In 2020, the Minister for Education directed the Department of Education and Training (DET) to ensure that all Victorian government secondary schools were teaching the Holocaust at Levels 9/10 History. This announcement was designed to ensure that Victorian government school students had an opportunity to learn the lessons of the Holocaust, and that Victorian government schools played their part in reversing the growth in racism and antisemitism in our society.
To support schools to begin teaching or strengthening their teaching of the Holocaust, the DET worked with our museum, Gandel Foundation and nearly a dozen organisations to develop new and refreshed teaching and learning resources – including our teacher professional learning program-aligned with the Victorian curriculum.
In 2021, we launched the teacher professional learning program to support Victorian schools in delivering mandated Holocaust education to students in year levels 9 and 10. It is currently free for all government secondary schools and offers maximum flexibility to suit the needs of different teaching teams.
The innovative program ensures teachers have the knowledge, pedagogy and confidence to teach the Holocaust meaningfully and safely. In addition, the skills that teachers gained from this professional learning program are transferable to other subjects containing challenging topics and culturally sensitive issues.
WHAT TEACHERS ARE SAYING ABOUT THE PROFESSIONAL LEARNING PROGRAM
“The session was perfect in developing our Holocaust curriculum. It provided more than enough resources, but also a wonderful pedagogical approach to introducing the material to the students, and then the delivery.” South Oakleigh Secondary College
“Our team found working with you last year through the program incredibly valuable, as we build our senior history curriculum here at Preston.” Preston High School
“It was one of the more rewarding PDs I’ve done in recent memory, and we’ve already planned a solid 3–4 week unit of work for next year in the history faculty.” Melbourne High School
ST ALBANS SECONDARY COLLEGE
St Albans Secondary College traditionally only offered history as an elective and had never attended our education program. With their Holocaust education restricted to several classes a year, St Albans wanted to take steps to improve their knowledge and skills following the announcement for mandated Holocaust education in 2020.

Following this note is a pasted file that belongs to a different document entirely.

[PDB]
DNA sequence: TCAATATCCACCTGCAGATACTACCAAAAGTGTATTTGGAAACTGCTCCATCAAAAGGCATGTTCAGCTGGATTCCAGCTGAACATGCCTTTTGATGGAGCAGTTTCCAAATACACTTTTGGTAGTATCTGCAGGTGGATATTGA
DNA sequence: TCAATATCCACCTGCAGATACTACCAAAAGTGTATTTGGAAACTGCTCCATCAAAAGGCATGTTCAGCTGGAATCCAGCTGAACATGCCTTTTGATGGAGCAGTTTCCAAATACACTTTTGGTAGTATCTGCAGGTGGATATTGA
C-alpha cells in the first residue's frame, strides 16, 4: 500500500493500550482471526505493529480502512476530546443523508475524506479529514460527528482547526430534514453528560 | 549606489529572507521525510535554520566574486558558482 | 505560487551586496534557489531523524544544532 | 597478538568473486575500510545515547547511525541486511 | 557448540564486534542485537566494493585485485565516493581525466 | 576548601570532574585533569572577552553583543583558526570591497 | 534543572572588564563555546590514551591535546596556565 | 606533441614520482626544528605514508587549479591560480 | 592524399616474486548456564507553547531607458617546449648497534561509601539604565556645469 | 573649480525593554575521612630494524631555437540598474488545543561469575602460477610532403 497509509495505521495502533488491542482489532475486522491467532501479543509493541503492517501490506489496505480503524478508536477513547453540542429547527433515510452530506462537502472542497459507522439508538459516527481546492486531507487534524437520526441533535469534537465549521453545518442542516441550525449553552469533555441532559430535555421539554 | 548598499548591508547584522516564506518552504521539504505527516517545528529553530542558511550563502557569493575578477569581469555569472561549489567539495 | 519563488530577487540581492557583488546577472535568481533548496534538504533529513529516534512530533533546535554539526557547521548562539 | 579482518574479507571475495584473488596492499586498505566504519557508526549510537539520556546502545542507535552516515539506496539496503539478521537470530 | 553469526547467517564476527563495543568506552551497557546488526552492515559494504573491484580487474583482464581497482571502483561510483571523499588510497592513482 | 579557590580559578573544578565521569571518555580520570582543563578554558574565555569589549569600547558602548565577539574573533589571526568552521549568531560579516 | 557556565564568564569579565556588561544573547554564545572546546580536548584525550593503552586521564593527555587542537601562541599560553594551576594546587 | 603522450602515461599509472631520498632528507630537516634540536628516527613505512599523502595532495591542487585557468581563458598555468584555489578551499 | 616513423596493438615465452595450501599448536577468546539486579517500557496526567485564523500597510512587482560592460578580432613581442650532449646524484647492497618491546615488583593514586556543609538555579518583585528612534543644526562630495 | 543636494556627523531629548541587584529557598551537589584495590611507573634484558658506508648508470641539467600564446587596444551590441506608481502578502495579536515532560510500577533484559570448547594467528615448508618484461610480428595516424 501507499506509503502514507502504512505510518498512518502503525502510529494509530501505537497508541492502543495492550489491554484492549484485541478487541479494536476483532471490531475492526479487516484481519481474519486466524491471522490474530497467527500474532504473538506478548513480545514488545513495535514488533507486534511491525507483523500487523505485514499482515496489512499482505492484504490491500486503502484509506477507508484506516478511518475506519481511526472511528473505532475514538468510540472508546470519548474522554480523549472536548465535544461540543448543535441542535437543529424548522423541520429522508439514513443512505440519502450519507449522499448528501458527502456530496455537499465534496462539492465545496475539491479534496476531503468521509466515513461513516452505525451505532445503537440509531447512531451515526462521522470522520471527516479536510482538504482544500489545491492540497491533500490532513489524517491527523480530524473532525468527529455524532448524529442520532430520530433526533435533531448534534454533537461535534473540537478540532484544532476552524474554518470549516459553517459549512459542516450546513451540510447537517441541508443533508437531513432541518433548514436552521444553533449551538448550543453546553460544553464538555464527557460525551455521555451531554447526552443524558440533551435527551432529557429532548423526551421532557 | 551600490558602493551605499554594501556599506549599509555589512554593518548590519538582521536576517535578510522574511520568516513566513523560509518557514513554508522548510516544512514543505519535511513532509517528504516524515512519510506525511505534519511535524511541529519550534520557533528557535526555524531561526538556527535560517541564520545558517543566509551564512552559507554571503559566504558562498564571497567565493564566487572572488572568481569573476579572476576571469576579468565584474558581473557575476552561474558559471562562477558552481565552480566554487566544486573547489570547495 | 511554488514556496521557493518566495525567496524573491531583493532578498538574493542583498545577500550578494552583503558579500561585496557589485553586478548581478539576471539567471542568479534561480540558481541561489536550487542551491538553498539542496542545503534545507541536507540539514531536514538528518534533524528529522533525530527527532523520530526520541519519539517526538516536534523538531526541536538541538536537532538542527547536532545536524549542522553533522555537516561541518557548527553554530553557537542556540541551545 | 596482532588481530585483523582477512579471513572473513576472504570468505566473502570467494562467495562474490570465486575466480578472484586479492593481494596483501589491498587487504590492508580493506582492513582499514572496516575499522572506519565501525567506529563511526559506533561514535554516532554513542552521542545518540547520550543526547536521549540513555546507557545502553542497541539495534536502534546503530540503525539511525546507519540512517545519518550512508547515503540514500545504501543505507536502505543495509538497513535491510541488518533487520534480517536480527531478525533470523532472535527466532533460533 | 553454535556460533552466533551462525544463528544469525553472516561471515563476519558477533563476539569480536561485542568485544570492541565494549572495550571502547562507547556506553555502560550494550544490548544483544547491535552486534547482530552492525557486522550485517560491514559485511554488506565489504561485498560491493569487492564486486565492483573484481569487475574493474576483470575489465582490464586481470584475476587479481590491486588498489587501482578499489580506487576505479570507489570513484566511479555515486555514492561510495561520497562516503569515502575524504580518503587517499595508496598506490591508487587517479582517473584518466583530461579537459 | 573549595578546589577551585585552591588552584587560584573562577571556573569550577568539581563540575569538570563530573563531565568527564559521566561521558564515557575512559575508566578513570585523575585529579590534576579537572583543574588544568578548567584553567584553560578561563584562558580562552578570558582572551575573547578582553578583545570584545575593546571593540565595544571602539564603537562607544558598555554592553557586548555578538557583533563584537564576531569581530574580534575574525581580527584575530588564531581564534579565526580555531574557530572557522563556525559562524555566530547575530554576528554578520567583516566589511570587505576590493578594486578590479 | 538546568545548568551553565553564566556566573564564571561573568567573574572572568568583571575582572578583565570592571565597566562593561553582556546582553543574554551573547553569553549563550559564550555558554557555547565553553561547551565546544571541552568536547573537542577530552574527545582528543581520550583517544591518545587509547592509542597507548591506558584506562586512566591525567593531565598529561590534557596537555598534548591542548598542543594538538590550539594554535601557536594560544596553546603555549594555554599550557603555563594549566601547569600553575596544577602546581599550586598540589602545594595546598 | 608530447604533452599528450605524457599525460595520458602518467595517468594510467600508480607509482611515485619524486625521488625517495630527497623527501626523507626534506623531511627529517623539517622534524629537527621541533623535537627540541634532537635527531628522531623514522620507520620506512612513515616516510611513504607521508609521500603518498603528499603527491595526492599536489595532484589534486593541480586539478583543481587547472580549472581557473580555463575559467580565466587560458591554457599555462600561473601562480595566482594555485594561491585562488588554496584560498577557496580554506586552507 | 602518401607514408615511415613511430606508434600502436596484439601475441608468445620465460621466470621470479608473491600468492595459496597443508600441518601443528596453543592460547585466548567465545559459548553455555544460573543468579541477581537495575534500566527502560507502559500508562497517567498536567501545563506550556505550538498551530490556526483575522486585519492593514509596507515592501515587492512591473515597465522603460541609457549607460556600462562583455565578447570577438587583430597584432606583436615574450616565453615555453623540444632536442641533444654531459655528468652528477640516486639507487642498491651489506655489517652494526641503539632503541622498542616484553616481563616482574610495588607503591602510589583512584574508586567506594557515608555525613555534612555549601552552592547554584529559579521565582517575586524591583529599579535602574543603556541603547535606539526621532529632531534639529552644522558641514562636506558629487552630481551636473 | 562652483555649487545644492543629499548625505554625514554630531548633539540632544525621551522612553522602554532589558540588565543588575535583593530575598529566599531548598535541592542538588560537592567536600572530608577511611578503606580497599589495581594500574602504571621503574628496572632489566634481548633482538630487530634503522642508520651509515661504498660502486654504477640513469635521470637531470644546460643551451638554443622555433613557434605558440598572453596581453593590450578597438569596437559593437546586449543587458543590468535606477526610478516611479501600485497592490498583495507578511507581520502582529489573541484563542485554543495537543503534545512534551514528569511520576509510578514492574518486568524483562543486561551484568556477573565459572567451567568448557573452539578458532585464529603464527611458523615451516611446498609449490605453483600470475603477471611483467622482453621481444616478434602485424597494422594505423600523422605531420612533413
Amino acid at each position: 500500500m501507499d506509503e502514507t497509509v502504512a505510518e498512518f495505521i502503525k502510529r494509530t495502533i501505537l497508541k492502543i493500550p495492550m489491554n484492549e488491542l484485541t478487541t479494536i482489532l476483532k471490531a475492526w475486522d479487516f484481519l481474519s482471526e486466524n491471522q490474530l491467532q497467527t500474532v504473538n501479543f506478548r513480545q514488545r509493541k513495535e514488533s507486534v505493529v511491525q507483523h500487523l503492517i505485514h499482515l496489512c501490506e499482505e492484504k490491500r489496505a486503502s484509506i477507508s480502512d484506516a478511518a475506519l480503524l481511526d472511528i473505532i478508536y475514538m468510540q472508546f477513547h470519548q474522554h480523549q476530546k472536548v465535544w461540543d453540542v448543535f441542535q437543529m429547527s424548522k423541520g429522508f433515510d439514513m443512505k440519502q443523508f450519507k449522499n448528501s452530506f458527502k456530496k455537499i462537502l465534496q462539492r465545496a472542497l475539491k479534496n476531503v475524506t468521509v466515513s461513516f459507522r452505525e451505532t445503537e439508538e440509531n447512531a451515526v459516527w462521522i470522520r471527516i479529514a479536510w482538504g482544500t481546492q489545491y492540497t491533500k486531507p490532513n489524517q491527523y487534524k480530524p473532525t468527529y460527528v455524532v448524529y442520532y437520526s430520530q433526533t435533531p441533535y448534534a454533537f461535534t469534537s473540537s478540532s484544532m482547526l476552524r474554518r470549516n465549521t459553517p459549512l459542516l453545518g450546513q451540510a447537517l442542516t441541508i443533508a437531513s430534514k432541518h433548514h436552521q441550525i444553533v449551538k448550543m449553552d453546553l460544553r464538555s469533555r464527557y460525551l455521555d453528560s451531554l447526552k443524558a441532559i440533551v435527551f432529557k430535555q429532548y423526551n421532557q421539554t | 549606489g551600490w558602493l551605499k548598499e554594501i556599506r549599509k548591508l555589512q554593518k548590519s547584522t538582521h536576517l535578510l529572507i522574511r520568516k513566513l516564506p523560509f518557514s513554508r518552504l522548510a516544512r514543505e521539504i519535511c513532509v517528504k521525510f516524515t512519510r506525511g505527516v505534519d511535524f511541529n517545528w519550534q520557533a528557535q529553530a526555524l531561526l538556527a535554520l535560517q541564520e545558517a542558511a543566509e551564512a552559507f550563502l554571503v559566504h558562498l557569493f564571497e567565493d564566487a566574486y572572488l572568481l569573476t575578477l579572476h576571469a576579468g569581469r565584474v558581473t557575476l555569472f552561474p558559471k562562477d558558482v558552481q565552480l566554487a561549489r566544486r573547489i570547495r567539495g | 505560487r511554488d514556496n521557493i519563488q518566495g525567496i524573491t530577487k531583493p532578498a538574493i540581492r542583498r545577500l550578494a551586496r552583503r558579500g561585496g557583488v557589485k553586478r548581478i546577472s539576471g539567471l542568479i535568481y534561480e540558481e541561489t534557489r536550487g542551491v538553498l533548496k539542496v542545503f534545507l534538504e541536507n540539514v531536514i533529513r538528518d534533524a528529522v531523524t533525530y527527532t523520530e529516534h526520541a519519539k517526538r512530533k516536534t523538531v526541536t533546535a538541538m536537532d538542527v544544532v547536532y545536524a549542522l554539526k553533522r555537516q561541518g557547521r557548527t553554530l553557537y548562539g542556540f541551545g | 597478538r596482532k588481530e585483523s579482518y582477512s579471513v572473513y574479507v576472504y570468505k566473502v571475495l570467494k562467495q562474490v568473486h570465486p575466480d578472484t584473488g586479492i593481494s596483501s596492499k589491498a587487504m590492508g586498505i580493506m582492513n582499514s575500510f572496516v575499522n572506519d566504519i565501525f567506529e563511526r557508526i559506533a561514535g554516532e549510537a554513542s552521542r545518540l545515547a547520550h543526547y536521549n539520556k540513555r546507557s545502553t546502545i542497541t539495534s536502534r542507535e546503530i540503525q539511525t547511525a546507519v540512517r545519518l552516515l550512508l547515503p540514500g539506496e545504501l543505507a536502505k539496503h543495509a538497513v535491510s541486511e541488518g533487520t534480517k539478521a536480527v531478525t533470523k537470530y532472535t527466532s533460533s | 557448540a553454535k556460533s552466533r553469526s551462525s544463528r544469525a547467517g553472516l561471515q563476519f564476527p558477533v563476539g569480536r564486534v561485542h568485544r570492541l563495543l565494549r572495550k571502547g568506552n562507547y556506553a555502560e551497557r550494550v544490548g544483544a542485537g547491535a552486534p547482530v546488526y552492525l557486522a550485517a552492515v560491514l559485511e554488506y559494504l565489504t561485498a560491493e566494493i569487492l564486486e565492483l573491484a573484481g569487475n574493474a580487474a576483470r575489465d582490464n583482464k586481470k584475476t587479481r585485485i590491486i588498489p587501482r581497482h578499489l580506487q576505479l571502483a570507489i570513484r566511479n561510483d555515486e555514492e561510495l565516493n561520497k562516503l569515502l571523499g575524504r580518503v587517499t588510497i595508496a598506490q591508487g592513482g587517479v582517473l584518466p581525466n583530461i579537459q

Jill Donaldson, Head of Humanities worked on a policy change making Year 10 history a compulsory subject, leading them to becoming the first school to complete our teacher professional learning program. Six teachers enrolled to help with the transition to Holocaust education and grow their experience in this subject matter.
“It definitely has encouraged our teaching team to rethink how we teach the unit,” said St Albans humanities teacher Emily Simoes, “particularly about the message we want to teach the students.”
In 2022, they have successfully taught the Holocaust to their entire year 10 cohort equipped with the confidence they are delivering a meaningful learning experience in line with the government requirements.
BRUNSWICK SECONDARY COLLEGE
Brunswick Secondary College had long offered a Holocaust-focussed elective supported by a strong cohort of humanities teachers. They also had a longstanding relationship with the MHM, often attending excursions at the museum.
When transitioning to a compulsory three-week Holocaust course, they needed additional support, including upskilling teachers who had not yet taught a Holocaust elective. Their Head of Learning (Humanities), Dr Marianne Hicks proposed our teacher professional learning program, which garnered an enthusiastic response from teachers and principal alike.
“The idea of it was very meaningful and purposeful,” Dr Hicks said – but it was also practical! The teacher professional learning program provided a hurdle free offering to match their enthusiasm: cost and time taken care of with 60-minute sessions provided free to DET schools. Working toward a common goal, non-history teachers overcame challenges of a new and complex topic, while history teachers improved their pedagogy with new resources and approaches.
The course translated into the classroom, according to Dr Hicks, with teacher’s saying their improved pedagogy, “provided students with far more autonomy.” Now teachers are assured they are delivering quality Holocaust education for the 3-week Holocaust unit at the beginning of an elective subject before they move onto their specialty subject matter for the remainder of the term.
To find out more about enrolling in our teacher professional learning program, visit: learn.mhm.org.au